The Hopi Indian Reservation sits atop three mesas
tucked away in a remote corner of northeast Arizona.
It may be one of the few places in America where
religion and culture are a part of everyday life. In many
ways, things have not changed much over the last
thousand years. Life is simple here. The peaceful calm
remains. But in the distance you can hear a new voice.

CASPER LOMAYESVA is a Hopi / Diné singer who
has created a sound that combines his native roots
with the positive vibes of reggae music. Casper’s music is filled with hope
and power. The words are a reflection of his own philosophy on life,
influenced not only by the sounds of crucial reggae music but of
traditional Hopi culture.

CASPER cites his grandfather, Sankey Lomayesva as having the biggest
influence on his life and his music. CASPER will tell you this is Hopi
reality, "I'm just a messenger passing though
life, a soldier of this generation.  People need to
know that oppression and poverty is a fact of
life on the rez, just like any big city in America."

It was a little more than ten years ago that a
“culture connection” was formed between
The Hopi Nation and the island of Jamaica. In
1985 Freddie McGregor became the first Jam-
aican reggae artist to ever perform on an Indian Reservation.  There was a
special feeling that developed between the reggae artists that came out to
the reservation and the Hopi people. The message in the music was
something that people on the reservation understood.  As a result,
Reggae lnna Hopiland was born.  

The cultural connection was so powerful that it brought some of the
biggest names in reggae music to a place so isolated that it is a two-hour
drive just to have a pizza. Superstars such as Black Uhuru, Third World,
Steel Pulse, and Burning Spear have all been here. In fact Freddie
McGregor has come back five times since his initial visit because he says
the Hopi people are the warmest and friendliest people he has ever
performed for.

For immediate release: January 1, 2010

With the overwhelming success of his first and
second CDs, CASPER LOMAYESVA is a man on a
musical mission.  This Hopi / Diné native has spent
the past years traveling throughout the country per-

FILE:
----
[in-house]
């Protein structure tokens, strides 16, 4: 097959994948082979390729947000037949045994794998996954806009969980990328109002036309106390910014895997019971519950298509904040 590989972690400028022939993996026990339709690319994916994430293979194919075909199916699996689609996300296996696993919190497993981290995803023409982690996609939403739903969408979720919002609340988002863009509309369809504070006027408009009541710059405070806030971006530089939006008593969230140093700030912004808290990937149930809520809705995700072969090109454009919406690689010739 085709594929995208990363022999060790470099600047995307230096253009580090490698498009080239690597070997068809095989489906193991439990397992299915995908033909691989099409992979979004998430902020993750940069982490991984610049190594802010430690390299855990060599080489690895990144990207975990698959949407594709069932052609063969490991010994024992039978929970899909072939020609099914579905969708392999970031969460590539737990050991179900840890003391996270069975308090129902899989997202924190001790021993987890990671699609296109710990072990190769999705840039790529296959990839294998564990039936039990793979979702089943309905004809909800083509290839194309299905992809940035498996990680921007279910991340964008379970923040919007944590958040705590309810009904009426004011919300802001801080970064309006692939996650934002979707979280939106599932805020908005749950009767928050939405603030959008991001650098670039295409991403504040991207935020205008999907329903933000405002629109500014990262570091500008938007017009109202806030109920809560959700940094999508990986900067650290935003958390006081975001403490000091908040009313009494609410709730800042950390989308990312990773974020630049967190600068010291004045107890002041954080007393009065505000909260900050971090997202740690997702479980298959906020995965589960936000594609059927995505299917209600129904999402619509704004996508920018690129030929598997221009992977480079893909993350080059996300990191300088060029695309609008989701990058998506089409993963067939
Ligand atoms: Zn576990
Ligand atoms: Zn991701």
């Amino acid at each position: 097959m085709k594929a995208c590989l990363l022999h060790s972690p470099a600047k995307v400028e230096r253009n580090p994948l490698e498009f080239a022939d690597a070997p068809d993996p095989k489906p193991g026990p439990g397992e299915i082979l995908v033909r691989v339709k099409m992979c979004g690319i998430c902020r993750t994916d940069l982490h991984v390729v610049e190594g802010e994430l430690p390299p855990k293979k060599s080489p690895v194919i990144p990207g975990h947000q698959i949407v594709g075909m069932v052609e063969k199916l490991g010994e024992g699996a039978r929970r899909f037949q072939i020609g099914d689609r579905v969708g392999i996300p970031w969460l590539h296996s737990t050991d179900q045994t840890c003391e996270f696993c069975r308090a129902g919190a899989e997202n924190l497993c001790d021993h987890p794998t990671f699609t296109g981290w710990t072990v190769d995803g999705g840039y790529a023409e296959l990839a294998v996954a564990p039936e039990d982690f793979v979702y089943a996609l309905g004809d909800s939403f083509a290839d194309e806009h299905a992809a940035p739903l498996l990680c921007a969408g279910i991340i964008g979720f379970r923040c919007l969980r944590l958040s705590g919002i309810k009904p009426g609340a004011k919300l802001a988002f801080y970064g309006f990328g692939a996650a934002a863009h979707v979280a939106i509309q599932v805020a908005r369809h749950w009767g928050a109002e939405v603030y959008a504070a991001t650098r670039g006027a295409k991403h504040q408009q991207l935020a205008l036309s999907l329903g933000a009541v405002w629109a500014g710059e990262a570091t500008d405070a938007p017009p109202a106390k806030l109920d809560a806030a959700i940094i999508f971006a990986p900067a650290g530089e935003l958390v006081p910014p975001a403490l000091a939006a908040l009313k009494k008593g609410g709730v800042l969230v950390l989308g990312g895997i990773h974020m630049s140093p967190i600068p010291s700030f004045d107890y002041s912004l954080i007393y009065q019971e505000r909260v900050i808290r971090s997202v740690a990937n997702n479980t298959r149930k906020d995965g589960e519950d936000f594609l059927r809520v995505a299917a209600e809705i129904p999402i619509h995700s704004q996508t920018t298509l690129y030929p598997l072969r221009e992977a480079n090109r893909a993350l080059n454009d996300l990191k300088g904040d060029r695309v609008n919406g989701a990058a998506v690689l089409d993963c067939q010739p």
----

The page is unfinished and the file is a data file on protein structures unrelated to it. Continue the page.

forming his unique reggae sound and exposing the
realities of life on the reservation.

His third CD, entitled “Honor the People” has been released
on his own record label Third Mesa Music, and is currently
being played on radio stations throughout the world... He is
currently finishing up on his fourth cd project entitled
“Brothers Keeper”, due out in January of 2010.

CASPER has attained a popularity that goes beyond the
traditional musical boundaries. He has opened for many
musical greats such as Femi Kuti, Burning Spear, and the
legendary Wailers. He has performed at the Annual New
Orleans Jazz and Heritage Festival twice, the 2009
American Indian Inaugural Ball in Washington, DC. in January and just
recently at Madison Square Garden in New York City for the Pete Seeger
birthday celebration in May   

CASPER’S success lies in his unique musical
vision, and it comes straight from the heart.  
His lyrics tell the stories of reservation life.  It is
front-page news that’s never been heard.  The
music is reggae with a blend of herbs and
spices from a variety of musical influences.
Same tree…different branch.

“My music has a blend of conscious, traditional
rhythms with a reggae flare,” says Casper. “The
music has always been a way for me to comm-
unicate my struggles and accomplishments
with others.”  The Beat magazine describes it
as, “somewhat reminiscent of Pablo Moses”
(one of the legends in reggae music). The New
York Times featured Casper in a front page
article, citing his music and lyrics as trans-
cending cultural and musical boundaries.  

Check him out for yourself. CASPER is the
real thing.  And it’s refreshing, in this time of
corporate commercialized music, to catch
the vibes of something unique flowing through
the land.

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